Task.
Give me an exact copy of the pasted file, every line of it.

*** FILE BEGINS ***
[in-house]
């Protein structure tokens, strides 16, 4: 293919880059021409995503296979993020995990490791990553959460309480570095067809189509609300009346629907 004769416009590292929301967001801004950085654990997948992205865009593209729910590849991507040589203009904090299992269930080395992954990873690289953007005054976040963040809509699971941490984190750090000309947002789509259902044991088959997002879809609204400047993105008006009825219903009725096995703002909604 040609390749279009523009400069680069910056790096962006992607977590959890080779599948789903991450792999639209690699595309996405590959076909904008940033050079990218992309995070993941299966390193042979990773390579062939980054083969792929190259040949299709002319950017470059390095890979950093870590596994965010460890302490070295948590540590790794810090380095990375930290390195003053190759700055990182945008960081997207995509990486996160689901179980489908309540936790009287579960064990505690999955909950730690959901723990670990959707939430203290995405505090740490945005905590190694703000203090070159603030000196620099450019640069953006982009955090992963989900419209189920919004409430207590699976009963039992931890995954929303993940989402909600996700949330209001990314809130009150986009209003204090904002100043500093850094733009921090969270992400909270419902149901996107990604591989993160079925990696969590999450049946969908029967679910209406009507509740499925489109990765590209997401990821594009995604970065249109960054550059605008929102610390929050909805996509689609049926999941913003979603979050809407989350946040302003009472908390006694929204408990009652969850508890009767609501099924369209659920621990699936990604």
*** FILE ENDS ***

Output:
[in-house]
């Protein structure tokens, strides 16, 4: 293919880059021409995503296979993020995990490791990553959460309480570095067809189509609300009346629907 004769416009590292929301967001801004950085654990997948992205865009593209729910590849991507040589203009904090299992269930080395992954990873690289953007005054976040963040809509699971941490984190750090000309947002789509259902044991088959997002879809609204400047993105008006009825219903009725096995703002909604 040609390749279009523009400069680069910056790096962006992607977590959890080779599948789903991450792999639209690699595309996405590959076909904008940033050079990218992309995070993941299966390193042979990773390579062939980054083969792929190259040949299709002319950017470059390095890979950093870590596994965010460890302490070295948590540590790794810090380095990375930290390195003053190759700055990182945008960081997207995509990486996160689901179980489908309540936790009287579960064990505690999955909950730690959901723990670990959707939430203290995405505090740490945005905590190694703000203090070159603030000196620099450019640069953006982009955090992963989900419209189920919004409430207590699976009963039992931890995954929303993940989402909600996700949330209001990314809130009150986009209003204090904002100043500093850094733009921090969270992400909270419902149901996107990604591989993160079925990696969590999450049946969908029967679910209406009507509740499925489109990765590209997401990821594009995604970065249109960054550059605008929102610390929050909805996509689609049926999941913003979603979050809407989350946040302003009472908390006694929204408990009652969850508890009767609501099924369209659920621990699936990604």